Securing access to a new pipeline and defining the terms of future gas sales can be the breakthrough, he revealed.
A deal will allow the venture to move onto the next phase of operations that will comprise a seismic programme followed by more drilling.
Investors had initially hoped such a deal would already be done and that work would soon be underway, and the respective shares have been under pressure in recent months.
The coastal region’s nascent domestic gas industry, spurred by the ongoing construction of a major pipeline to Tanzania’s capital Dar es Salaam, makes early production a real possibility and provides a potential catalyst in the farm-out negotiations.
The pipeline, which is due to be ready by mid-2014, takes a route a mere 12 kilometres from the Ntorya discovery so could unlock the value of the discovery in relatively short order.
Ntorya would have ‘favourable’ economics, Solo says, assuming it can be hooked into the new gas network and that its gas can be sold on similar terms to those being offered to other firms in the region.
Proving these two points will see the crucial farm-out deal move forward, according to Ritson.
Speaking with Proactive Investors, the Solo chief said: “People are saying ‘yes you’ve got gas, but what price are you going to get for the gas when you sell it?’
“If we can deliver something quickly on that then I think we’ll have dealt with the barriers that people have raised to concluding a farm out.
“I think we can do that, because it is a very live topic in the country at the moment as the pipeline is being constructed.
“If you’re already in the country and you know what’s going on, you can take a view on it. But, if you’re entering the country for the first time, as are the two principle parties we’re talking to, there are some key things that you want to be sure on.
“And this [confirmation] is what we really need to provide to people at this stage.
“We want to have something from the Tanzanian government that says Ntorya gas will go to this pipeline and it will get a certain range of price. And I think that’s possible.”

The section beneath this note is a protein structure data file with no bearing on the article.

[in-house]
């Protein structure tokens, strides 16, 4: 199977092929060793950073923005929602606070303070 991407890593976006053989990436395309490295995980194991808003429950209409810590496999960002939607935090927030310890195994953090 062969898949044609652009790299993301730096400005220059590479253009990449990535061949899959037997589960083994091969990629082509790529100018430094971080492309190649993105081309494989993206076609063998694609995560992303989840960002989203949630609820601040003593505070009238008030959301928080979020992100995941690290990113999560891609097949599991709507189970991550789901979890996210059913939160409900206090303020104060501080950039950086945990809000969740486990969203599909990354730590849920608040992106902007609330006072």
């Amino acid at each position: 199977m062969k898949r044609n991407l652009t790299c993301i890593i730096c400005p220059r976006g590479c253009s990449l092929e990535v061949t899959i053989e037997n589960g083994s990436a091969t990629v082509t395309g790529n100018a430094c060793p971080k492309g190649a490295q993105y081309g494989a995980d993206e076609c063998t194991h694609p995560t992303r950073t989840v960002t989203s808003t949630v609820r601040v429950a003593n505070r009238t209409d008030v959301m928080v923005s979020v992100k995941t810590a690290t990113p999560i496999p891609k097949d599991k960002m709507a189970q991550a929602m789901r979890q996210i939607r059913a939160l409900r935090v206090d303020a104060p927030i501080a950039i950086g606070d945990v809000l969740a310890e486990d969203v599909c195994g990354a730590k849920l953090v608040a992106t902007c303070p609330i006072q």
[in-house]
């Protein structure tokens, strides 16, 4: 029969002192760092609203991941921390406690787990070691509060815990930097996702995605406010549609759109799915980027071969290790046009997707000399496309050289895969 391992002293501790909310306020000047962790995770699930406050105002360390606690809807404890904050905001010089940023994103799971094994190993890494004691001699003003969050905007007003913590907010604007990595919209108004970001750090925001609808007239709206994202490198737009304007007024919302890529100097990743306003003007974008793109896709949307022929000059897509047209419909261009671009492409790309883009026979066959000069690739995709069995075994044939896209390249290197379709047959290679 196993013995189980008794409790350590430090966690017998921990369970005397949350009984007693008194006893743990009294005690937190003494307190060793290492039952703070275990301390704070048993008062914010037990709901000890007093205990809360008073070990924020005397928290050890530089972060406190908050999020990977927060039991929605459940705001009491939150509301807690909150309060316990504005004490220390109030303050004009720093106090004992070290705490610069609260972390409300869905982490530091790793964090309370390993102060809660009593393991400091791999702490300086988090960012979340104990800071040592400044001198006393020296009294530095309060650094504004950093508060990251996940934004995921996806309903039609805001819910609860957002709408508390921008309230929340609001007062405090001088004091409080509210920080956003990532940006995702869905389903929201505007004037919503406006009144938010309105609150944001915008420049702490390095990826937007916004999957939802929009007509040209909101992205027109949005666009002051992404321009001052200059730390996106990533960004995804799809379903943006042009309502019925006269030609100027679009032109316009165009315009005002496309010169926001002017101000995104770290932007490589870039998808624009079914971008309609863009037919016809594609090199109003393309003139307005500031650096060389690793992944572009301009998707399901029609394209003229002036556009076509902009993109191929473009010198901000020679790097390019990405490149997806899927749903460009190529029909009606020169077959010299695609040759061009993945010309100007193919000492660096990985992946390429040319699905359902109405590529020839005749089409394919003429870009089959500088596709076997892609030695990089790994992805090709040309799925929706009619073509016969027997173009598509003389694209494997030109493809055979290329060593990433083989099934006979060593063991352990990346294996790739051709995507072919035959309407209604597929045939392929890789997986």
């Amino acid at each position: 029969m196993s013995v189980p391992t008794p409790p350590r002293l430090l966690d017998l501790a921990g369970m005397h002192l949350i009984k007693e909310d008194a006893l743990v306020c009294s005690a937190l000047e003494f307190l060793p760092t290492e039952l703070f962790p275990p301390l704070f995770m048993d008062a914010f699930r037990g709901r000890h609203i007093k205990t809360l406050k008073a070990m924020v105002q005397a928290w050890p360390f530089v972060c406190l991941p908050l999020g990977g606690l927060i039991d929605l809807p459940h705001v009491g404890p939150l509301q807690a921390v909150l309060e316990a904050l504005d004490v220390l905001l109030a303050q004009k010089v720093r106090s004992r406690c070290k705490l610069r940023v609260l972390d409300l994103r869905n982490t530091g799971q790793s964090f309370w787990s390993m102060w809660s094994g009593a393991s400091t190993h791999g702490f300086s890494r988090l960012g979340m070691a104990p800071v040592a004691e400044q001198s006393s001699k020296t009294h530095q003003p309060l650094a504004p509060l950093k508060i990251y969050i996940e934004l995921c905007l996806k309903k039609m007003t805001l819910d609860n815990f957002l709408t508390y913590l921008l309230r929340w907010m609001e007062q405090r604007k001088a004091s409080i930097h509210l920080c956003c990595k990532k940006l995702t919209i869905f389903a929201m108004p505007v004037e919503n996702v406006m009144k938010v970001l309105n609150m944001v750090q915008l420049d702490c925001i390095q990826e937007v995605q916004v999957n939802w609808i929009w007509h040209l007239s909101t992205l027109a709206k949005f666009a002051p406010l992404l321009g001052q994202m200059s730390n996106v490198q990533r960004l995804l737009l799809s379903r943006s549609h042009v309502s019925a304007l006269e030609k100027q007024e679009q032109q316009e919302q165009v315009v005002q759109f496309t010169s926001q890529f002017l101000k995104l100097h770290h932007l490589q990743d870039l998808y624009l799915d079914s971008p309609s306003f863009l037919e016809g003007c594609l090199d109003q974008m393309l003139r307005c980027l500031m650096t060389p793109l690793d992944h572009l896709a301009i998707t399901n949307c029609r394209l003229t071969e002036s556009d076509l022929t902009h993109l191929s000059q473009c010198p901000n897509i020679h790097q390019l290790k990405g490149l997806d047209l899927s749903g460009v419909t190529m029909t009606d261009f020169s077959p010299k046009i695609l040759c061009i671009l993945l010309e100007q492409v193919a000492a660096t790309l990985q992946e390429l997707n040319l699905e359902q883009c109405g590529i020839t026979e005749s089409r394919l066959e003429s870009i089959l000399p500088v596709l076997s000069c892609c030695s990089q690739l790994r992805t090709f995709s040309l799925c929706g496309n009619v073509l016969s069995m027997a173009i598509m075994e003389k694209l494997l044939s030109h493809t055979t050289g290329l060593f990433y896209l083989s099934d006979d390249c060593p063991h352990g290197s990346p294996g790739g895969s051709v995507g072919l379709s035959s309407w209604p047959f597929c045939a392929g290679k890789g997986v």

Ritson believes that the venture partners will see more traction in the coming weeks, once the summer months are over and attentions re-focus in September.
It is now around 10 months since the farm-out process began. And although some investors may be disappointed by the lack of progress and that the initial timetable has overrun, Ritson insists that, by broad industry standards at least, it has not been too drawn out.
“[The farm-out] is on everybody’s mind,” he explains.
“We had hoped that by this summer we would have a new partner in order to start shooting additional seismic that’s required on the block before drilling further wells.
“If you look at industry statistics it takes around 15 months to close a farm-out deal on an exploration venture. We’re about 10 months in, now, so we’re not that anomalous in not having yet closed anything.
“We do need to find a solution, either through a farm out or by other means, to get the seismic underway during this year otherwise we’ll start to compress the programme to 2016, when we’ve got have drilled further wells.
“It is urgent, and it is being dealt with urgently. But, you’ve got to have a buyer and a seller that can agree. We don’t have that at this point. We do, as we said this morning, have some people who are actively engaged in the process. But, it is never done until it is done.”
The partners have cleared one barrier to a deal, as raised by interested parties, when it recently amended the terms of the production sharing agreement with the Tanzanian authorities to extend the exploration period.
Ritson explains that potential partners wanted to see a ‘good window’ in which to complete any work commitments made in the farm out agreement, and as a result of the amendments that is now the case.
He also emphasised that while it is different to the huge gas discoveries offshore, in the deep waters off the Tanzanian and Mozambique coast, the onshore Ntorya project is attractive because it is a more near term opportunity.
“We really are dealing with a different group of interested parties, than those looking at the deep-water East Africa plays.
“Ntorya is cheaper, it is earlier mover and it is strategic in a different way. It is not about supplying long term LNG to the Far East, it is about producing fuel to the domestic Tanzanian market.”
Production from Ntorya is possible in around eighteen months to two years, once a farm-out is agreed, Ritson says.
“We’re not going to get early production without a second well, and we won’t be able to drill that without the additional seismic.”
Solo currently owns 25% of the Ruvuma PSA, which hosts Ntorya, while Aminex has the other 75%.